Site Name Blood Hole
Aboriginal Place Name
Language Group Djadjawurrung
Colony PPD
Present State/Territory VIC
Police District Portland
Latitude -37.21
Longitude 143.875
Date Between 1 Dec 1839 and 31 Jan 1840
Attack Time day
Victims Aboriginal People: Settler
Victims Killed 6
Victims Killed Notes Killed: M>6 F; Probable: M F; Possible: M F; Wounded: M F
Attackers Colonisers
Attackers Killed 0
Attackers Killed Notes Killed: M F; Wounded: M F
Transport Foot
Motive Opportunity
Weapons Used Poisoning, Plaster of Paris, firearms
Narrative Aldo Massola refers to this massacre as follows: At the end of 1839 Captain Dugald McLachlan settled at Glengower Station, on Glengower Creek, near Campbelltown, and after the usual "introductory period" during which they were employed at the station and given flour and sugar rations, the Aborigines were gradually discouraged from frequenting the run. The culminating point of this policy was then the cook, who was in charge of the rations, either under instructions from his employer or otherwise, distributed to the Aborigines a mixture of flour and Plaster of Paris. Though this was a better mixture than the arsenic given them elsewhere in Victoria, we can imagine the "damper" which resulted. The Aborigines, to whom this act was probably the last of a great many indignities, speared the cook and helped themselves to the quarters of mutton hanging from the rafters. In retribution, McLachlan and his men caught up with the Aborigines at a waterhole on Middle Creek where they were about to feast on the mutton. The Aborigines sought safety by diving into the waterhole and there they were shot, one at a time, as they came up for air. The place is still known as "The Blood-Hole" (Massola 1969:88).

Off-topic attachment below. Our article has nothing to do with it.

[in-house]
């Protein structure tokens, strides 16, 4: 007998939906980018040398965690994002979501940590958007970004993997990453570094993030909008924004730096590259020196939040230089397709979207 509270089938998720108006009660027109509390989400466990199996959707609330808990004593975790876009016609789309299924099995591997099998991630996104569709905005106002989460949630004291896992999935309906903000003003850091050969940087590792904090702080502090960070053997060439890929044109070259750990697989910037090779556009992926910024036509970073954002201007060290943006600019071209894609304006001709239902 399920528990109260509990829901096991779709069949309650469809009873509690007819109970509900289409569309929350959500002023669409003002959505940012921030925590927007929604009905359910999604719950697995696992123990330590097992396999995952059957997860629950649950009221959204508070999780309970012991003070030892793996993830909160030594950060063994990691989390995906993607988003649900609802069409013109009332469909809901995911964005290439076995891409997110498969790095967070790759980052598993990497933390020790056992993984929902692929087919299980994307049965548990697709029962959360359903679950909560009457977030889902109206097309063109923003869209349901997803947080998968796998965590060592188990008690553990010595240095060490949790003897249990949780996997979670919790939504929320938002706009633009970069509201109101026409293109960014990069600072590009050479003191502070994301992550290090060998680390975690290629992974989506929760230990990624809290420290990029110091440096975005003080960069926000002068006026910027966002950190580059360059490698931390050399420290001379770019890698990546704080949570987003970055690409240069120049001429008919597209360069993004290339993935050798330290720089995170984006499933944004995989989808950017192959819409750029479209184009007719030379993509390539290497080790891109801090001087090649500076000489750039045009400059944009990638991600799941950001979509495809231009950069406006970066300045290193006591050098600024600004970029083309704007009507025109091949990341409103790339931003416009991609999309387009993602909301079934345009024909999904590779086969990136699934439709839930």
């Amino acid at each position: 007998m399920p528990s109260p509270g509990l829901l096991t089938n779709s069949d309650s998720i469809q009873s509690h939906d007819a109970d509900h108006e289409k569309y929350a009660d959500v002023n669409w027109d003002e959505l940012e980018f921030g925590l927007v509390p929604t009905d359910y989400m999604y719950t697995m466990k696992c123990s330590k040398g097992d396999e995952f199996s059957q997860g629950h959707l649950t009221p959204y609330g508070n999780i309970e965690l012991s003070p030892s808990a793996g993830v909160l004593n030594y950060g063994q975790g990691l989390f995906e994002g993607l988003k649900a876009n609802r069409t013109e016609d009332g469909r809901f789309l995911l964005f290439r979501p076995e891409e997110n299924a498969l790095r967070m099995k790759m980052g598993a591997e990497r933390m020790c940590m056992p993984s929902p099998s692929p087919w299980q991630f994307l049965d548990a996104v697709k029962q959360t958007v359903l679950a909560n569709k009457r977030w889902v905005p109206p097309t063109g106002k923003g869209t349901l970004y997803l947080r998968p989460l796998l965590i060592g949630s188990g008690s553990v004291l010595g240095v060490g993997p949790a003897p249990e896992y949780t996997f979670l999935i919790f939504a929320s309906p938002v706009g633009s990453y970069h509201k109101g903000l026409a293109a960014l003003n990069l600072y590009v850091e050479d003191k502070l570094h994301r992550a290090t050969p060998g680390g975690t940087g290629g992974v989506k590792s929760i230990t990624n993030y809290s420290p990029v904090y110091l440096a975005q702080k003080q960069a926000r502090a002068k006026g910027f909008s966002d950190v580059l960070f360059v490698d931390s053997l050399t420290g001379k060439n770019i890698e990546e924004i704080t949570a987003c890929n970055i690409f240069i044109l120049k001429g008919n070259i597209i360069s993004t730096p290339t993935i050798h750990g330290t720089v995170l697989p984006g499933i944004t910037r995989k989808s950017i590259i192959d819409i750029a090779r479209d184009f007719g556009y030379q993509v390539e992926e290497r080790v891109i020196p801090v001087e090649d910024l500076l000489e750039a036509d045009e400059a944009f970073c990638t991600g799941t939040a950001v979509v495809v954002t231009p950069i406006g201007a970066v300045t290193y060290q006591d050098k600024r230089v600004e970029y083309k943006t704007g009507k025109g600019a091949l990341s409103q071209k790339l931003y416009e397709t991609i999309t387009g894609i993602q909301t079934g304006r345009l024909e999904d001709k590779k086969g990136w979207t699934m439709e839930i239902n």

Sources Massola 1969: 88; Clark ID 1995: 97. (Sources PDF)
Corroboration Rating *